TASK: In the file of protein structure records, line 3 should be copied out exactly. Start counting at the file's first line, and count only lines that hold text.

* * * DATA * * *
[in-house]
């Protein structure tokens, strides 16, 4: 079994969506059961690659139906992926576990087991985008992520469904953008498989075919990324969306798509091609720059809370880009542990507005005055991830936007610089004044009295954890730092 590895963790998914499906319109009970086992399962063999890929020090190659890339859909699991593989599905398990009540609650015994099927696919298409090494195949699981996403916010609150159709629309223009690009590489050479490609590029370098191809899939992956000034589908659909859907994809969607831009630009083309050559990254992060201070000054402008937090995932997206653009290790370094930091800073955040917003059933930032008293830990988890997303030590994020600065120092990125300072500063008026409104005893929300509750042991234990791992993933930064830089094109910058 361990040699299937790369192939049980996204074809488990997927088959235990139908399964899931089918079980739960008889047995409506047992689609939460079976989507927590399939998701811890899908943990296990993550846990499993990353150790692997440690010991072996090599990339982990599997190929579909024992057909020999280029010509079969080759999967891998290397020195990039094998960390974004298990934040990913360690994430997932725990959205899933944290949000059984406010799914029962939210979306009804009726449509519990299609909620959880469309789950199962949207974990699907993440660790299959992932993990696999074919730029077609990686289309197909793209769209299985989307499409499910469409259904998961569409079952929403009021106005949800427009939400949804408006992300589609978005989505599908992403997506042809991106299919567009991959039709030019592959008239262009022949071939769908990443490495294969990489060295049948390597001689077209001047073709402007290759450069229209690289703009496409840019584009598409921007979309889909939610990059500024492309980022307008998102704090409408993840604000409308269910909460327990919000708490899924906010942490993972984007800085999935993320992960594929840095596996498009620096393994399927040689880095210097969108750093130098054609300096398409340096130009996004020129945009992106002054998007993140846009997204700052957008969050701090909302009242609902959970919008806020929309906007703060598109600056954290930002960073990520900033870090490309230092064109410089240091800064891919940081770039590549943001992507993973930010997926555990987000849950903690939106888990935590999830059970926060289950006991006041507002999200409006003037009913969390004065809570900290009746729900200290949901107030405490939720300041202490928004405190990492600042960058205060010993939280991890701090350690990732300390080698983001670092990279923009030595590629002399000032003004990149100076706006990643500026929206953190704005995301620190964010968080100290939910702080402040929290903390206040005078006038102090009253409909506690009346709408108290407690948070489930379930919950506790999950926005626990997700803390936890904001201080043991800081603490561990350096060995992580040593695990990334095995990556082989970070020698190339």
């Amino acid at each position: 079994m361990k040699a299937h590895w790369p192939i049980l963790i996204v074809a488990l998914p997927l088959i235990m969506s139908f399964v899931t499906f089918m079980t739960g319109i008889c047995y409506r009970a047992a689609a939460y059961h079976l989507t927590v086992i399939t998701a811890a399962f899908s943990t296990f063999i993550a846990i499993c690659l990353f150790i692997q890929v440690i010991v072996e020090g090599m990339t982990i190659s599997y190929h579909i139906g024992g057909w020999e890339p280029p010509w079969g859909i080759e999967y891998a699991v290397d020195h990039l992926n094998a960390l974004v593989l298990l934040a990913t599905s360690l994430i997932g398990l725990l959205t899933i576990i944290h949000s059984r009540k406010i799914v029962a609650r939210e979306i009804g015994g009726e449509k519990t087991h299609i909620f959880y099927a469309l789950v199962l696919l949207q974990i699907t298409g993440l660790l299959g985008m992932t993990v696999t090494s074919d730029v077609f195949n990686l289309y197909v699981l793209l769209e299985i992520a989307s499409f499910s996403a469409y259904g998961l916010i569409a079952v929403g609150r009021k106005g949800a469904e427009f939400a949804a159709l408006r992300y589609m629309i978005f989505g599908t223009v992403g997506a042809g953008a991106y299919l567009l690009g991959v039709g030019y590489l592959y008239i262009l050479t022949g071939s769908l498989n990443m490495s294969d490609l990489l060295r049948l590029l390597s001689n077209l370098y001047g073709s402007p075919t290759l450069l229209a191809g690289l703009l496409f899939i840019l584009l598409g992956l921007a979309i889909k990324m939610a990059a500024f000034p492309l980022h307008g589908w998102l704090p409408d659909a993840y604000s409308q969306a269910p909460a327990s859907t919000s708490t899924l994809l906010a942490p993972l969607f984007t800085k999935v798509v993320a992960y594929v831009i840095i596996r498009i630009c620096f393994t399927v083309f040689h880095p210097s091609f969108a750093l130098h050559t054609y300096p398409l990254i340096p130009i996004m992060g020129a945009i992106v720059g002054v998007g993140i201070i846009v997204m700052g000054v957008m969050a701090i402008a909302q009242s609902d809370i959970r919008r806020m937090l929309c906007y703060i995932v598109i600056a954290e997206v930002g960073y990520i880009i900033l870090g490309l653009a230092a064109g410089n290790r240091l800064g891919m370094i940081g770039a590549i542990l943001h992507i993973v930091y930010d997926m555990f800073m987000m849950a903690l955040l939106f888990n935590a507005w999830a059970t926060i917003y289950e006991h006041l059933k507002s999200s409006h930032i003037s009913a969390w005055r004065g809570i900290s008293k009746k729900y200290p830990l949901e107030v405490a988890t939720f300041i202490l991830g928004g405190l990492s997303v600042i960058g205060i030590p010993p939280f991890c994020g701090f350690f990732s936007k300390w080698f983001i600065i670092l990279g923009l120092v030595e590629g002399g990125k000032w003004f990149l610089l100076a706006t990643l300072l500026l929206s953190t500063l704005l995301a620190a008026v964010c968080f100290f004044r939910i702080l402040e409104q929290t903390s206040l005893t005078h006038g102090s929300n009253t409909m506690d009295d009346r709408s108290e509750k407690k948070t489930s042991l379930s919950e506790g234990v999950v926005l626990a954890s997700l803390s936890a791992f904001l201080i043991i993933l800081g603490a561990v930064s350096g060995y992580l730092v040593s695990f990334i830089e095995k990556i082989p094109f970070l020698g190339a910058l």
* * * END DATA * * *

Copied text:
């Amino acid at each position: 079994m361990k040699a299937h590895w790369p192939i049980l963790i996204v074809a488990l998914p997927l088959i235990m969506s139908f399964v899931t499906f089918m079980t739960g319109i008889c047995y409506r009970a047992a689609a939460y059961h079976l989507t927590v086992i399939t998701a811890a399962f899908s943990t296990f063999i993550a846990i499993c690659l990353f150790i692997q890929v440690i010991v072996e020090g090599m990339t982990i190659s599997y190929h579909i139906g024992g057909w020999e890339p280029p010509w079969g859909i080759e999967y891998a699991v290397d020195h990039l992926n094998a960390l974004v593989l298990l934040a990913t599905s360690l994430i997932g398990l725990l959205t899933i576990i944290h949000s059984r009540k406010i799914v029962a609650r939210e979306i009804g015994g009726e449509k519990t087991h299609i909620f959880y099927a469309l789950v199962l696919l949207q974990i699907t298409g993440l660790l299959g985008m992932t993990v696999t090494s074919d730029v077609f195949n990686l289309y197909v699981l793209l769209e299985i992520a989307s499409f499910s996403a469409y259904g998961l916010i569409a079952v929403g609150r009021k106005g949800a469904e427009f939400a949804a159709l408006r992300y589609m629309i978005f989505g599908t223009v992403g997506a042809g953008a991106y299919l567009l690009g991959v039709g030019y590489l592959y008239i262009l050479t022949g071939s769908l498989n990443m490495s294969d490609l990489l060295r049948l590029l390597s001689n077209l370098y001047g073709s402007p075919t290759l450069l229209a191809g690289l703009l496409f899939i840019l584009l598409g992956l921007a979309i889909k990324m939610a990059a500024f000034p492309l980022h307008g589908w998102l704090p409408d659909a993840y604000s409308q969306a269910p909460a327990s859907t919000s708490t899924l994809l906010a942490p993972l969607f984007t800085k999935v798509v993320a992960y594929v831009i840095i596996r498009i630009c620096f393994t399927v083309f040689h880095p210097s091609f969108a750093l130098h050559t054609y300096p398409l990254i340096p130009i996004m992060g020129a945009i992106v720059g002054v998007g993140i201070i846009v997204m700052g000054v957008m969050a701090i402008a909302q009242s609902d809370i959970r919008r806020m937090l929309c906007y703060i995932v598109i600056a954290e997206v930002g960073y990520i880009i900033l870090g490309l653009a230092a064109g410089n290790r240091l800064g891919m370094i940081g770039a590549i542990l943001h992507i993973v930091y930010d997926m555990f800073m987000m849950a903690l955040l939106f888990n935590a507005w999830a059970t926060i917003y289950e006991h006041l059933k507002s999200s409006h930032i003037s009913a969390w005055r004065g809570i900290s008293k009746k729900y200290p830990l949901e107030v405490a988890t939720f300041i202490l991830g928004g405190l990492s997303v600042i960058g205060i030590p010993p939280f991890c994020g701090f350690f990732s936007k300390w080698f983001i600065i670092l990279g923009l120092v030595e590629g002399g990125k000032w003004f990149l610089l100076a706006t990643l300072l500026l929206s953190t500063l704005l995301a620190a008026v964010c968080f100290f004044r939910i702080l402040e409104q929290t903390s206040l005893t005078h006038g102090s929300n009253t409909m506690d009295d009346r709408s108290e509750k407690k948070t489930s042991l379930s919950e506790g234990v999950v926005l626990a954890s997700l803390s936890a791992f904001l201080i043991i993933l800081g603490a561990v930064s350096g060995y992580l730092v040593s695990f990334i830089e095995k990556i082989p094109f970070l020698g190339a910058l």